Poor Municipal Spending for Infrastructure Development and Gap for Investment: A Case of Bangladesh

Mohammad Hossain


The study aims at assessing (Bangladeshi) municipal financial capabilities in meeting growing demands for
infrastructure facilities and other services. Determining municipal financial capacities is important mainly
because the factors such as around 3.1 percent (Note 1) annual urbanization growth, 40-50 percent (Note 2)
urban service gap and creation of new urban bodies put tremendous pressure on municipal authorities to meet
the growing demand for infrastructure facilities and citizenry services. By analyzing sampled municipal annual
budget documents along with urban population data, and questionnaire survey, the study finds that
municipalities are as poorly capable as to spend less than US$10 per person annually. The study also finds 18-97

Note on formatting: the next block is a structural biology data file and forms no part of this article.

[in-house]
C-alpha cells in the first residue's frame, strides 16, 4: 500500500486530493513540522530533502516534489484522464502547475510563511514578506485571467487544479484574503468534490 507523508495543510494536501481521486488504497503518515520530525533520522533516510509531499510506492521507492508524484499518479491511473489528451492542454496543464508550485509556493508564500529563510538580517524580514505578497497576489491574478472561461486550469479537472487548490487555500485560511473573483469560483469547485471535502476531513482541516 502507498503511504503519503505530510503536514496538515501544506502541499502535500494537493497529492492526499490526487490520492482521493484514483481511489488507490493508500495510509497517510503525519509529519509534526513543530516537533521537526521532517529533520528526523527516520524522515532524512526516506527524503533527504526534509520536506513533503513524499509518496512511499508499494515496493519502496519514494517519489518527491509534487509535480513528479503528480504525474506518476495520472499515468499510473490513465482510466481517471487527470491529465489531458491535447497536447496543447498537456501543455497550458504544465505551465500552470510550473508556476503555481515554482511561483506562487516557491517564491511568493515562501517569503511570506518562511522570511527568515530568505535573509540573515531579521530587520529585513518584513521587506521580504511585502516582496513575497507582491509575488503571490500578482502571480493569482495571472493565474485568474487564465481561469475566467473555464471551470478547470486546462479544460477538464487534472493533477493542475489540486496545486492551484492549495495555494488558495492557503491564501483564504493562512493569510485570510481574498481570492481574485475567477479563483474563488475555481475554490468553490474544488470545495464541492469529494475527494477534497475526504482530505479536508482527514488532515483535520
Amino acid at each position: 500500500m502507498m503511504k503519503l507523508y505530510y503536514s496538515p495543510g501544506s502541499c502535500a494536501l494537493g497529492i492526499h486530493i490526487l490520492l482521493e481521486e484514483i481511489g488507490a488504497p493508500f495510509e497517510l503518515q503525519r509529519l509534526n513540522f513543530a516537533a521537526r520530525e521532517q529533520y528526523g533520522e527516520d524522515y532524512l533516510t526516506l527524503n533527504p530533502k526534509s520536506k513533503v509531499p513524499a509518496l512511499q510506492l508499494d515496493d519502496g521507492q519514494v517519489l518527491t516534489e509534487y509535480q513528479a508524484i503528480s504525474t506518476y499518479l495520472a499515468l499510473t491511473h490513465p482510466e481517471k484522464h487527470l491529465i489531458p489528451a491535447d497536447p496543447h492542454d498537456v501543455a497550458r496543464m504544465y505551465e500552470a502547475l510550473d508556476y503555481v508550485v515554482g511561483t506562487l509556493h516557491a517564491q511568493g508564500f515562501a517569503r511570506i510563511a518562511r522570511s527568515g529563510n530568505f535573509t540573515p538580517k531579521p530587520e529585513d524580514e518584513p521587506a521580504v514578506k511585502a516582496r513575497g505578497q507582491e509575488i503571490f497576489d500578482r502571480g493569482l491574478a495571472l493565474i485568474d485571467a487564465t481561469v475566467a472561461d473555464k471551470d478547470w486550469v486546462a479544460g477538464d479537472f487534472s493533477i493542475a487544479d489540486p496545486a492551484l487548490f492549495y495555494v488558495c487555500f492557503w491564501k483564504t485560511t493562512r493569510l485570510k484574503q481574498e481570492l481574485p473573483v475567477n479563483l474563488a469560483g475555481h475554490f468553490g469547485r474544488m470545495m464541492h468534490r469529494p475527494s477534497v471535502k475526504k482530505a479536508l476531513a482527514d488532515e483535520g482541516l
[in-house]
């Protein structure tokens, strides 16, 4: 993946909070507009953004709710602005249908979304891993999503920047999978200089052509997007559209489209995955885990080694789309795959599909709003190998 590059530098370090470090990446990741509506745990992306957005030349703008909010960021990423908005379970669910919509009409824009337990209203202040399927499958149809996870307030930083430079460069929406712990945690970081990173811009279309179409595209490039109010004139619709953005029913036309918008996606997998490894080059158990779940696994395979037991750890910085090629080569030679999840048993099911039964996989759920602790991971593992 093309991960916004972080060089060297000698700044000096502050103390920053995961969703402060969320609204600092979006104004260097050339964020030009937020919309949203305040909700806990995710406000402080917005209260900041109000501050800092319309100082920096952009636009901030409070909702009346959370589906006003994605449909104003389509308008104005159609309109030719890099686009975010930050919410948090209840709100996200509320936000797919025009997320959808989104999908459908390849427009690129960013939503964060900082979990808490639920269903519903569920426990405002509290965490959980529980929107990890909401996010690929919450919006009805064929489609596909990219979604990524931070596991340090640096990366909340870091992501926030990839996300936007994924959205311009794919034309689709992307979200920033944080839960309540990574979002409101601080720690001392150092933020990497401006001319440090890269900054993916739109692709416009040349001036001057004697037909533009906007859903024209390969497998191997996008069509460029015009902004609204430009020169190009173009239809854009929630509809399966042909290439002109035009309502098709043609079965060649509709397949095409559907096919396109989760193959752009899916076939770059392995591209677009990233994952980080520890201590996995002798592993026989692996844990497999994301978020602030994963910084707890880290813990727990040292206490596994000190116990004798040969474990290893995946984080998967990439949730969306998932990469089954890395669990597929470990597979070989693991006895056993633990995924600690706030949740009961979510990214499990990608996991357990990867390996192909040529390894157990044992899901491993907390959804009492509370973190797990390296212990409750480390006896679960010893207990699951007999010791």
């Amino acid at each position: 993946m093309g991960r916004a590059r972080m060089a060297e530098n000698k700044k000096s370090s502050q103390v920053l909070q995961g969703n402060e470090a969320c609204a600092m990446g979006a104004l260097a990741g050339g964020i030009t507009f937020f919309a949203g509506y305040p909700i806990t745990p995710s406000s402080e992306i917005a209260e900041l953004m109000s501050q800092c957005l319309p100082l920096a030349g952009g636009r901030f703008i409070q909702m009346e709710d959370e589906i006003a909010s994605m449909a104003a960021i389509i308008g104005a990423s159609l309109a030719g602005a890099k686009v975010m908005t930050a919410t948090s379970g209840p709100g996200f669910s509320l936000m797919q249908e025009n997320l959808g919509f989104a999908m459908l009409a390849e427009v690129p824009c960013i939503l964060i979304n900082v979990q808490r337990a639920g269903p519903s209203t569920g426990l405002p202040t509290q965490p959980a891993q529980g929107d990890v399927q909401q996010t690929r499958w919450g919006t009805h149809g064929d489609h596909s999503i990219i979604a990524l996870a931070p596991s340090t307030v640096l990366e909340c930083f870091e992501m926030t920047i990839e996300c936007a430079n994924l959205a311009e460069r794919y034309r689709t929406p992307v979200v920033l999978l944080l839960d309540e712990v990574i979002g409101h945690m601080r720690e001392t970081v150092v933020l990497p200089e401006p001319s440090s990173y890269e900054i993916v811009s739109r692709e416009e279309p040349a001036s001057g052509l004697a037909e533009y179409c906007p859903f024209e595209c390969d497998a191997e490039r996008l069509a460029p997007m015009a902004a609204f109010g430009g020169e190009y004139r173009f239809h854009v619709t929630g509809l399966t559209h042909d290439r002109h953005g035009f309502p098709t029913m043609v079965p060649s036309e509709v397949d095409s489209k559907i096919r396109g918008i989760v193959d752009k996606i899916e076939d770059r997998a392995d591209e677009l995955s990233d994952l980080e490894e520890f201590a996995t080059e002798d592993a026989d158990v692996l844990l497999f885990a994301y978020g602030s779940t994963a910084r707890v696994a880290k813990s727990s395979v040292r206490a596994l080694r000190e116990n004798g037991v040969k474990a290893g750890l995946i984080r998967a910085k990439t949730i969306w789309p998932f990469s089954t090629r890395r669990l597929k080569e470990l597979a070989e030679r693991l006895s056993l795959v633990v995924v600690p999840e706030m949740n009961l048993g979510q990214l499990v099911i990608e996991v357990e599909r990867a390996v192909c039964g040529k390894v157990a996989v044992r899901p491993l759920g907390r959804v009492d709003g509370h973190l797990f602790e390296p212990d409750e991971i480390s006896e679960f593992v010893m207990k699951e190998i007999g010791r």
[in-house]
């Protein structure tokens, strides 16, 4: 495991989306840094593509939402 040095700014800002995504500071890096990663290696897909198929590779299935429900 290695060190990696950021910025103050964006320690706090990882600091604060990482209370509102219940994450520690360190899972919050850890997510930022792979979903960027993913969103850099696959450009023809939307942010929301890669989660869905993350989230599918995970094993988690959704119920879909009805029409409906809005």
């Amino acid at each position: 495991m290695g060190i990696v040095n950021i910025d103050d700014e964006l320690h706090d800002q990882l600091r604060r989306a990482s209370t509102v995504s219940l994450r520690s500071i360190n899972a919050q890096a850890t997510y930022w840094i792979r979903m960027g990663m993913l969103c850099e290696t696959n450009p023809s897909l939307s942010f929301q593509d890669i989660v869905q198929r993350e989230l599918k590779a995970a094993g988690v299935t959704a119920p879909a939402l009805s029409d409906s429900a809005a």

percent shortage of estimated transfer revenues, which are generally being used for building infrastructure
facilities that literally requires huge capital investment. So vacuum for investment is found. Around 70 percent
respondents interviewed are dissatisfied with the service qualities and quantities they receive. Thus, the study
suggests that government should give immediate attention to find alternate financing options for
investment-hungry municipal infrastructure development sector.

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DOI: https://doi.org/10.5539/ijbm.v8n11p27

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